Phil Vischer PodcastCreator of the popular children’s program Veggie Tales, Phil Vischer spends his podcast exploring the current state of the American church with author Skye Jethani. It is perhaps the most thoughtful Christian podcast I’ve heard, at times leaving me in tears. The episode ‘Does Christian Media Stunt Christian Growth‘ is the most accurate assessment of the white American evangelical church I have ever heard, and helped clarify a lot of the current cultural chaos we’re experiencing.

 

Manwar Ali: Inside the Mind of a Former Radical Jihadist. This TedTalk explores the influences behind radical religion. Manwar drew striking parallels to the dangers of all forms of religious extremism—not just Islam.

 

Sharon Brous: It’s time to reclaim religion. A Jewish rabbi, Sharon refuses to accept the narrative of religion as divisive and marginalizing, advocating instead that religions can instead use our shared values to foster peace, hope, and interconnectedness.

 

Megan Phelps-Roper: I grew up in the Westboro Baptist Church: Here’s Why I Left. Megan shares how her interactions on Twitter influenced her change in worldview and shares lessons remarkably applicable to our increasingly polarized society.

 

We need to talk about an injustice by Bryan Stevenson. Bryan’s call for ‘just mercy’ in society provides a model of perseverance and integrity. In his book, he suggests that Christians, like Jesus who stopped the pharisees from stoning the adulterous woman, are stonecatchers.

“There is no such thing as being a Christian and not being a stone catcher,” he says. “But that is exhausting. You’re not going to catch them all. And it hurts. If it doesn’t make you sad to have to do that, then you don’t understand what it means to be engaged in an act of faith….But if you have the right relationship to it, it is less of a burden, finally, than a blessing. It makes you feel stronger.”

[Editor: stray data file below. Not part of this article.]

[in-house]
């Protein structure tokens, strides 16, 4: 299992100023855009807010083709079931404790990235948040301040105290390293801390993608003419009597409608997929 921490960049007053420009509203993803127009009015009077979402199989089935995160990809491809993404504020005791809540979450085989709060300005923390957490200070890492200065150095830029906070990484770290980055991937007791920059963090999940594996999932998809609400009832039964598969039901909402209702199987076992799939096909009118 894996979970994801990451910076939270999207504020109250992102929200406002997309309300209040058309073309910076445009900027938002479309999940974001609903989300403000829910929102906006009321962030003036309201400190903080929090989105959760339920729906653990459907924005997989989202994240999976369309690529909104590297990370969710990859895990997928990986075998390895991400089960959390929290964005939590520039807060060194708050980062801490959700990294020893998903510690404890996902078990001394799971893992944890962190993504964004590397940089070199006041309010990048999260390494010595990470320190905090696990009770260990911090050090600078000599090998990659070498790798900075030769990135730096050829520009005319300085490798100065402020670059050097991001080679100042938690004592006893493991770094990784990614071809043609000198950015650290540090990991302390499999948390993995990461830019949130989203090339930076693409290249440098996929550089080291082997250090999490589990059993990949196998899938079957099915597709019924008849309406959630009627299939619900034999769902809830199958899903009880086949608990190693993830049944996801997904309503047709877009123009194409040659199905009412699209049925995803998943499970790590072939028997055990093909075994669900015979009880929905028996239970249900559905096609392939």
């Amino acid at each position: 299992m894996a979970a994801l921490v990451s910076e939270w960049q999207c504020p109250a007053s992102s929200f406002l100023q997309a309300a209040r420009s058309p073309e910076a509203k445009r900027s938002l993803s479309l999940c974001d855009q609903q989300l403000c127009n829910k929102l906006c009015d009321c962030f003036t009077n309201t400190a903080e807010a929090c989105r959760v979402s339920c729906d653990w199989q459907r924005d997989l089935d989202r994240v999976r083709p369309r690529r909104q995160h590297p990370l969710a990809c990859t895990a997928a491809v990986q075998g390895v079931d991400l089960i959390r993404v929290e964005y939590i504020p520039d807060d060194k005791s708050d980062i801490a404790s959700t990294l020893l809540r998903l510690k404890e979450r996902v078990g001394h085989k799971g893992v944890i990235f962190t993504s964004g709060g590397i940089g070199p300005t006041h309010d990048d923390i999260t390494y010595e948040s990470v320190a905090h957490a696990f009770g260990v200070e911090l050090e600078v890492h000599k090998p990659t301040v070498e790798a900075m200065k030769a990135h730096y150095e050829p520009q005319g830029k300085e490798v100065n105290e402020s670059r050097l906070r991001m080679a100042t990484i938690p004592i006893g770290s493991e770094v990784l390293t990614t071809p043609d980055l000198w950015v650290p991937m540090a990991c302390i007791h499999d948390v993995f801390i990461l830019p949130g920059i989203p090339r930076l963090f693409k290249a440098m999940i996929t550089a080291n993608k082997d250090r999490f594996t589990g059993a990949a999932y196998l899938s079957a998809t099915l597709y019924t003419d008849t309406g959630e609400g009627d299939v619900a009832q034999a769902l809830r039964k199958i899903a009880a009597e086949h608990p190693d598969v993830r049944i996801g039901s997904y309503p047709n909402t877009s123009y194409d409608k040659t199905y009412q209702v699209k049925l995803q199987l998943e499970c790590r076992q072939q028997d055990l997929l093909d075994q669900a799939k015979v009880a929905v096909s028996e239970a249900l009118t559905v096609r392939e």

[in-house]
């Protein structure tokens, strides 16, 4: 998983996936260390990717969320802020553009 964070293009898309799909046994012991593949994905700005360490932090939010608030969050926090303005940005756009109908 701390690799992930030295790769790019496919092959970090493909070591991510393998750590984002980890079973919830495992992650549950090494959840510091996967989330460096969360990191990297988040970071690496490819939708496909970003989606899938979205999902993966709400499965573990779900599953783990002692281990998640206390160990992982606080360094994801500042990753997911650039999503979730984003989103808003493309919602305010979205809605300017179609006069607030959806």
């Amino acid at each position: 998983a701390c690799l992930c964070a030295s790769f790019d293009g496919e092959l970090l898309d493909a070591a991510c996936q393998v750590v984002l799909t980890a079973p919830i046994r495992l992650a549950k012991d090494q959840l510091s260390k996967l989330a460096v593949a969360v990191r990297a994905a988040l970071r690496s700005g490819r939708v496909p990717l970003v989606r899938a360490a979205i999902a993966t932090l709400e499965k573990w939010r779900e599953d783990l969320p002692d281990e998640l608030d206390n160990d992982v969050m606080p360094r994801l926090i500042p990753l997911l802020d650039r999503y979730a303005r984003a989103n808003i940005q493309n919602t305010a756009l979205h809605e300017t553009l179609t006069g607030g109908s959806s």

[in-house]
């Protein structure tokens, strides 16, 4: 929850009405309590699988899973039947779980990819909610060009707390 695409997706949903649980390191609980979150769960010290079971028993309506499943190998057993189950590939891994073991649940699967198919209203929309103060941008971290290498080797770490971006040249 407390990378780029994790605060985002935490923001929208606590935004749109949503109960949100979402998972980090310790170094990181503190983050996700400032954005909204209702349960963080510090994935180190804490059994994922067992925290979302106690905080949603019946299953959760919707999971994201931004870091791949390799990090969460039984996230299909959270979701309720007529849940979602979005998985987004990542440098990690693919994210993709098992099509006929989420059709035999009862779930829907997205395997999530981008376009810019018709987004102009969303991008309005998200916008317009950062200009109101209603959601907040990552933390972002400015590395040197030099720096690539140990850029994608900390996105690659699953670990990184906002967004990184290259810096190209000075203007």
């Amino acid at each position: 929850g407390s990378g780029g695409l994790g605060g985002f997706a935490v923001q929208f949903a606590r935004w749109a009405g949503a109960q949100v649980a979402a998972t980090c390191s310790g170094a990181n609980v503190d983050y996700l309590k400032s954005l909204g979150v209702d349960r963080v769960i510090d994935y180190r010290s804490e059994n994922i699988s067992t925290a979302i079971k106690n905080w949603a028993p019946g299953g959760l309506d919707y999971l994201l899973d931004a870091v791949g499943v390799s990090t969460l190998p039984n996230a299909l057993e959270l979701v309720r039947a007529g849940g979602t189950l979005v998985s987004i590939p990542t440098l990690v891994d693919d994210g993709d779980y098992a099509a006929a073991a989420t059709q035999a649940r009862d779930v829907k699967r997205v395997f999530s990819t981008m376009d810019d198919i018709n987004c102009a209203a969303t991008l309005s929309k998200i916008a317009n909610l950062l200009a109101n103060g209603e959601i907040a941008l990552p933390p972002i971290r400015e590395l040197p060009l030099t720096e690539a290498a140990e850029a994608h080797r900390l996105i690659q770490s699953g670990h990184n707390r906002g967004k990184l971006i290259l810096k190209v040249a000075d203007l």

The Grand Unraveling by Robynn Bliss.

It takes a prophetic imagination to see the Kingdom beyond and past and outside the borders of the country. It takes a sacred vision to imagine a country so radically different that we wouldn’t recognize if but for the scant shades of blue, white and red worked under the tapestry of red and yellow; black and white. It takes hope to see past the present desolation to the promise of full redemption and restoration.

Election Reflections: Bridging the Gap by Phil Yancey. Yancey explores the three biggest losses of this election: civility, religion, and truth.

Why I Left White Nationalism by Derek Black. Former leader of a popular white nationalist movement, Derek shares how friendships with people willing to dialog about his difference influenced him to abandon his supremacist views.

Have you found other bridge-building resources that are giving you perspective on how to foster civility and respect? Feel free to share them in the comments below.

Advertisements
This entry was posted in Restoration & Reconciliation, The-best-ones. Bookmark the permalink.

Leave a Reply

Fill in your details below or click an icon to log in:

WordPress.com Logo

You are commenting using your WordPress.com account. Log Out / Change )

Twitter picture

You are commenting using your Twitter account. Log Out / Change )

Facebook photo

You are commenting using your Facebook account. Log Out / Change )

Google+ photo

You are commenting using your Google+ account. Log Out / Change )

Connecting to %s